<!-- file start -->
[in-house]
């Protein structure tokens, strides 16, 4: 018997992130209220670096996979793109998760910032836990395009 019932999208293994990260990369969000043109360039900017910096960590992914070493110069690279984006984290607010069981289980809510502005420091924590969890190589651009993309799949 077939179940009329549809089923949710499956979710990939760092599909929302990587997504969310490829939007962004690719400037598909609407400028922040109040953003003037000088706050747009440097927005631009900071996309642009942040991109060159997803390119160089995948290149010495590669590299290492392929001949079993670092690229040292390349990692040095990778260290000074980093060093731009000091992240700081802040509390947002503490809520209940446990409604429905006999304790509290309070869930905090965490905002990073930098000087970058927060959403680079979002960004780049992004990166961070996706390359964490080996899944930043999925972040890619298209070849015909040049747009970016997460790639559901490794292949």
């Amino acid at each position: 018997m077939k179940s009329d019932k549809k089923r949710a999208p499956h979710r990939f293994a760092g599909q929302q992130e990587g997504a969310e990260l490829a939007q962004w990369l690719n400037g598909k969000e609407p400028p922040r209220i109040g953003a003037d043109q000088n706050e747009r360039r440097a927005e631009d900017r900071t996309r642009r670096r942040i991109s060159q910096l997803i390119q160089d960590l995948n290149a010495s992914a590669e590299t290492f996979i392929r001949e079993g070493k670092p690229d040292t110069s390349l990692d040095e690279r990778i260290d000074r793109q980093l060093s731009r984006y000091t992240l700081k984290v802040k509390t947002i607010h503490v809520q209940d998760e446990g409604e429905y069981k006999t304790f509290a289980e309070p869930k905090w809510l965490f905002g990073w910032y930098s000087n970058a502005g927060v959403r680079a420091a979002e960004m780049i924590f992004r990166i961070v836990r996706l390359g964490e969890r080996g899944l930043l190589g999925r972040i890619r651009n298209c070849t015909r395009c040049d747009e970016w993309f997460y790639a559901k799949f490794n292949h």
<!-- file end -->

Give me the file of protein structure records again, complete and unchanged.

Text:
[in-house]
């Protein structure tokens, strides 16, 4: 018997992130209220670096996979793109998760910032836990395009 019932999208293994990260990369969000043109360039900017910096960590992914070493110069690279984006984290607010069981289980809510502005420091924590969890190589651009993309799949 077939179940009329549809089923949710499956979710990939760092599909929302990587997504969310490829939007962004690719400037598909609407400028922040109040953003003037000088706050747009440097927005631009900071996309642009942040991109060159997803390119160089995948290149010495590669590299290492392929001949079993670092690229040292390349990692040095990778260290000074980093060093731009000091992240700081802040509390947002503490809520209940446990409604429905006999304790509290309070869930905090965490905002990073930098000087970058927060959403680079979002960004780049992004990166961070996706390359964490080996899944930043999925972040890619298209070849015909040049747009970016997460790639559901490794292949």
């Amino acid at each position: 018997m077939k179940s009329d019932k549809k089923r949710a999208p499956h979710r990939f293994a760092g599909q929302q992130e990587g997504a969310e990260l490829a939007q962004w990369l690719n400037g598909k969000e609407p400028p922040r209220i109040g953003a003037d043109q000088n706050e747009r360039r440097a927005e631009d900017r900071t996309r642009r670096r942040i991109s060159q910096l997803i390119q160089d960590l995948n290149a010495s992914a590669e590299t290492f996979i392929r001949e079993g070493k670092p690229d040292t110069s390349l990692d040095e690279r990778i260290d000074r793109q980093l060093s731009r984006y000091t992240l700081k984290v802040k509390t947002i607010h503490v809520q209940d998760e446990g409604e429905y069981k006999t304790f509290a289980e309070p869930k905090w809510l965490f905002g990073w910032y930098s000087n970058a502005g927060v959403r680079a420091a979002e960004m780049i924590f992004r990166i961070v836990r996706l390359g964490e969890r080996g899944l930043l190589g999925r972040i890619r651009n298209c070849t015909r395009c040049d747009e970016w993309f997460y790639a559901k799949f490794n292949h």